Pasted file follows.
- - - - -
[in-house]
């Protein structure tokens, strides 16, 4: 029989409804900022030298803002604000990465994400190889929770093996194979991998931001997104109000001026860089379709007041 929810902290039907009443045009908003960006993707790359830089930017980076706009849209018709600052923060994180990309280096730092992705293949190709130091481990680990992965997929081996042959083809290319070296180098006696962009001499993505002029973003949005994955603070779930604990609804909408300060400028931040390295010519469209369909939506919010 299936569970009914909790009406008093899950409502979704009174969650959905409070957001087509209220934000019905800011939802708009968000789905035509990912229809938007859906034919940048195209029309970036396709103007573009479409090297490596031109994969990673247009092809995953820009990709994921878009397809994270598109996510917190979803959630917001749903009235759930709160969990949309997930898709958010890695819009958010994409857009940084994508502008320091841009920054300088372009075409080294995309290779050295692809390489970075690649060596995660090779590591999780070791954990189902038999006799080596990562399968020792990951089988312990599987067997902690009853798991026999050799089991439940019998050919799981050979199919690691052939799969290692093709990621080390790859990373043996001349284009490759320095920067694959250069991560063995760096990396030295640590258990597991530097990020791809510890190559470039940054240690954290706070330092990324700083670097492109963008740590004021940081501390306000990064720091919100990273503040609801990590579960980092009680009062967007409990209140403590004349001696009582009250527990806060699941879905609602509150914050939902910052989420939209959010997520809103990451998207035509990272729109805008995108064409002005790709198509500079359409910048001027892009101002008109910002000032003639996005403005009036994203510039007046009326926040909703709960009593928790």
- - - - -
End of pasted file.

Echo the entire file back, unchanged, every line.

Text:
[in-house]
């Protein structure tokens, strides 16, 4: 029989409804900022030298803002604000990465994400190889929770093996194979991998931001997104109000001026860089379709007041 929810902290039907009443045009908003960006993707790359830089930017980076706009849209018709600052923060994180990309280096730092992705293949190709130091481990680990992965997929081996042959083809290319070296180098006696962009001499993505002029973003949005994955603070779930604990609804909408300060400028931040390295010519469209369909939506919010 299936569970009914909790009406008093899950409502979704009174969650959905409070957001087509209220934000019905800011939802708009968000789905035509990912229809938007859906034919940048195209029309970036396709103007573009479409090297490596031109994969990673247009092809995953820009990709994921878009397809994270598109996510917190979803959630917001749903009235759930709160969990949309997930898709958010890695819009958010994409857009940084994508502008320091841009920054300088372009075409080294995309290779050295692809390489970075690649060596995660090779590591999780070791954990189902038999006799080596990562399968020792990951089988312990599987067997902690009853798991026999050799089991439940019998050919799981050979199919690691052939799969290692093709990621080390790859990373043996001349284009490759320095920067694959250069991560063995760096990396030295640590258990597991530097990020791809510890190559470039940054240690954290706070330092990324700083670097492109963008740590004021940081501390306000990064720091919100990273503040609801990590579960980092009680009062967007409990209140403590004349001696009582009250527990806060699941879905609602509150914050939902910052989420939209959010997520809103990451998207035509990272729109805008995108064409002005790709198509500079359409910048001027892009101002008109910002000032003639996005403005009036994203510039007046009326926040909703709960009593928790």